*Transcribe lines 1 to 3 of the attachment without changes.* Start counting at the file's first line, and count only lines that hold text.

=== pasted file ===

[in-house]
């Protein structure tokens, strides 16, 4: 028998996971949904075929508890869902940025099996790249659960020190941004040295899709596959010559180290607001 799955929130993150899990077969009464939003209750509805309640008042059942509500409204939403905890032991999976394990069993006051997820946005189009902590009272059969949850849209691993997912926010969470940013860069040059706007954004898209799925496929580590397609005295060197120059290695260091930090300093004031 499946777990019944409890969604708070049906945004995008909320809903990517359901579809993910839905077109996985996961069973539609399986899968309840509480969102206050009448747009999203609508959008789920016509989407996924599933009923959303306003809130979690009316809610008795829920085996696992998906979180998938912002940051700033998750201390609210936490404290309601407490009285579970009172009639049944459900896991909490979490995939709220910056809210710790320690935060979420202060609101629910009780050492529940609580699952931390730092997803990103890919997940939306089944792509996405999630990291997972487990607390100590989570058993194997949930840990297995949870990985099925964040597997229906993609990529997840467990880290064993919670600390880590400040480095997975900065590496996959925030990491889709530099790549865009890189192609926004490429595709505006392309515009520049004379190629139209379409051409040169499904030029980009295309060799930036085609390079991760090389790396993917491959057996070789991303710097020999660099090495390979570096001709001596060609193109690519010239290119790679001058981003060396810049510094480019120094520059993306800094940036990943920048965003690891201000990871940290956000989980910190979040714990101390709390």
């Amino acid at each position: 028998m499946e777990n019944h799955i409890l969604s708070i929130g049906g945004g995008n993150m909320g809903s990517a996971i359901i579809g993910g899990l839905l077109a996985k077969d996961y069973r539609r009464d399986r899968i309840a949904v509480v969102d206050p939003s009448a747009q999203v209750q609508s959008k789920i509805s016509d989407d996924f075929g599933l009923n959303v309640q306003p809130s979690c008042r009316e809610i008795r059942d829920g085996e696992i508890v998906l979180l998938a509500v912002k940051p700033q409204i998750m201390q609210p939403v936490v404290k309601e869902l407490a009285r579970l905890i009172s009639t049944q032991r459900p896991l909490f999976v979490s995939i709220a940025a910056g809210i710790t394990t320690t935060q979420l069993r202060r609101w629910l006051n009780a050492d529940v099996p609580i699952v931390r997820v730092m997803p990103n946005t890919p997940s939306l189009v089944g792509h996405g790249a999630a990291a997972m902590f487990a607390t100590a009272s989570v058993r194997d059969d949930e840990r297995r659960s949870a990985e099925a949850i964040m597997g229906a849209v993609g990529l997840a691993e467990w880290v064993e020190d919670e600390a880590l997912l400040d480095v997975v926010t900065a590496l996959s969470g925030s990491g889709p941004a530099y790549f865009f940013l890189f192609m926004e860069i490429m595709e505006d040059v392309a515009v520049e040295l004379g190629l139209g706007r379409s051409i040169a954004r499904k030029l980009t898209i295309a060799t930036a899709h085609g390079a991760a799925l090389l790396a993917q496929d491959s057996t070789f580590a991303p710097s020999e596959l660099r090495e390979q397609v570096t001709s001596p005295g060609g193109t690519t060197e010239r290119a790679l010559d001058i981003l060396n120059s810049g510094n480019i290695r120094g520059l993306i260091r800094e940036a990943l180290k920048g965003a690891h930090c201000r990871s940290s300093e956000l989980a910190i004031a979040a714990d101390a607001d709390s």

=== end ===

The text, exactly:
[in-house]
């Protein structure tokens, strides 16, 4: 028998996971949904075929508890869902940025099996790249659960020190941004040295899709596959010559180290607001 799955929130993150899990077969009464939003209750509805309640008042059942509500409204939403905890032991999976394990069993006051997820946005189009902590009272059969949850849209691993997912926010969470940013860069040059706007954004898209799925496929580590397609005295060197120059290695260091930090300093004031 499946777990019944409890969604708070049906945004995008909320809903990517359901579809993910839905077109996985996961069973539609399986899968309840509480969102206050009448747009999203609508959008789920016509989407996924599933009923959303306003809130979690009316809610008795829920085996696992998906979180998938912002940051700033998750201390609210936490404290309601407490009285579970009172009639049944459900896991909490979490995939709220910056809210710790320690935060979420202060609101629910009780050492529940609580699952931390730092997803990103890919997940939306089944792509996405999630990291997972487990607390100590989570058993194997949930840990297995949870990985099925964040597997229906993609990529997840467990880290064993919670600390880590400040480095997975900065590496996959925030990491889709530099790549865009890189192609926004490429595709505006392309515009520049004379190629139209379409051409040169499904030029980009295309060799930036085609390079991760090389790396993917491959057996070789991303710097020999660099090495390979570096001709001596060609193109690519010239290119790679001058981003060396810049510094480019120094520059993306800094940036990943920048965003690891201000990871940290956000989980910190979040714990101390709390």
């Amino acid at each position: 028998m499946e777990n019944h799955i409890l969604s708070i929130g049906g945004g995008n993150m909320g809903s990517a996971i359901i579809g993910g899990l839905l077109a996985k077969d996961y069973r539609r009464d399986r899968i309840a949904v509480v969102d206050p939003s009448a747009q999203v209750q609508s959008k789920i509805s016509d989407d996924f075929g599933l009923n959303v309640q306003p809130s979690c008042r009316e809610i008795r059942d829920g085996e696992i508890v998906l979180l998938a509500v912002k940051p700033q409204i998750m201390q609210p939403v936490v404290k309601e869902l407490a009285r579970l905890i009172s009639t049944q032991r459900p896991l909490f999976v979490s995939i709220a940025a910056g809210i710790t394990t320690t935060q979420l069993r202060r609101w629910l006051n009780a050492d529940v099996p609580i699952v931390r997820v730092m997803p990103n946005t890919p997940s939306l189009v089944g792509h996405g790249a999630a990291a997972m902590f487990a607390t100590a009272s989570v058993r194997d059969d949930e840990r297995r659960s949870a990985e099925a949850i964040m597997g229906a849209v993609g990529l997840a691993e467990w880290v064993e020190d919670e600390a880590l997912l400040d480095v997975v926010t900065a590496l996959s969470g925030s990491g889709p941004a530099y790549f865009f940013l890189f192609m926004e860069i490429m595709e505006d040059v392309a515009v520049e040295l004379g190629l139209g706007r379409s051409i040169a954004r499904k030029l980009t898209i295309a060799t930036a899709h085609g390079a991760a799925l090389l790396a993917q496929d491959s057996t070789f580590a991303p710097s020999e596959l660099r090495e390979q397609v570096t001709s001596p005295g060609g193109t690519t060197e010239r290119a790679l010559d001058i981003l060396n120059s810049g510094n480019i290695r120094g520059l993306i260091r800094e940036a990943l180290k920048g965003a690891h930090c201000r990871s940290s300093e956000l989980a910190i004031a979040a714990d101390a607001d709390s």